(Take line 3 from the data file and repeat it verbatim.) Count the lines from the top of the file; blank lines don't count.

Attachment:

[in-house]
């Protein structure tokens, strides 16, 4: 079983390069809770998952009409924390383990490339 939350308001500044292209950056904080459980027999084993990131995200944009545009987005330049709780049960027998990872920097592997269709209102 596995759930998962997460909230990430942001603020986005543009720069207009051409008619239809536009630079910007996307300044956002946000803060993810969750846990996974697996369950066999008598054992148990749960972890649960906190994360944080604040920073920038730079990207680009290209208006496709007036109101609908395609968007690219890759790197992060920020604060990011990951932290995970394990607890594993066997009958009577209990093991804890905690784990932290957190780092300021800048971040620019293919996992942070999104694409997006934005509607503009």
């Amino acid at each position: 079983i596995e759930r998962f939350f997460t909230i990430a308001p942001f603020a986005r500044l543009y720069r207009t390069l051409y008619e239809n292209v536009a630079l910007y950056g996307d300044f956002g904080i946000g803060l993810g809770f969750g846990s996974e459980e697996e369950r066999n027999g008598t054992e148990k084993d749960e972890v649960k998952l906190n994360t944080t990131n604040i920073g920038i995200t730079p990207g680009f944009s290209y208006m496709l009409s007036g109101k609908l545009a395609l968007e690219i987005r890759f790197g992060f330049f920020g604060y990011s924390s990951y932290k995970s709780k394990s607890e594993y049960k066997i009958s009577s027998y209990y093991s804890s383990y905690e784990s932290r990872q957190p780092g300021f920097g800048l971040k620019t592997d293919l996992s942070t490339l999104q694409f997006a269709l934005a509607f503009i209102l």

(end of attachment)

């Amino acid at each position: 079983i596995e759930r998962f939350f997460t909230i990430a308001p942001f603020a986005r500044l543009y720069r207009t390069l051409y008619e239809n292209v536009a630079l910007y950056g996307d300044f956002g904080i946000g803060l993810g809770f969750g846990s996974e459980e697996e369950r066999n027999g008598t054992e148990k084993d749960e972890v649960k998952l906190n994360t944080t990131n604040i920073g920038i995200t730079p990207g680009f944009s290209y208006m496709l009409s007036g109101k609908l545009a395609l968007e690219i987005r890759f790197g992060f330049f920020g604060y990011s924390s990951y932290k995970s709780k394990s607890e594993y049960k066997i009958s009577s027998y209990y093991s804890s383990y905690e784990s932290r990872q957190p780092g300021f920097g800048l971040k620019t592997d293919l996992s942070t490339l999104q694409f997006a269709l934005a509607f503009i209102l």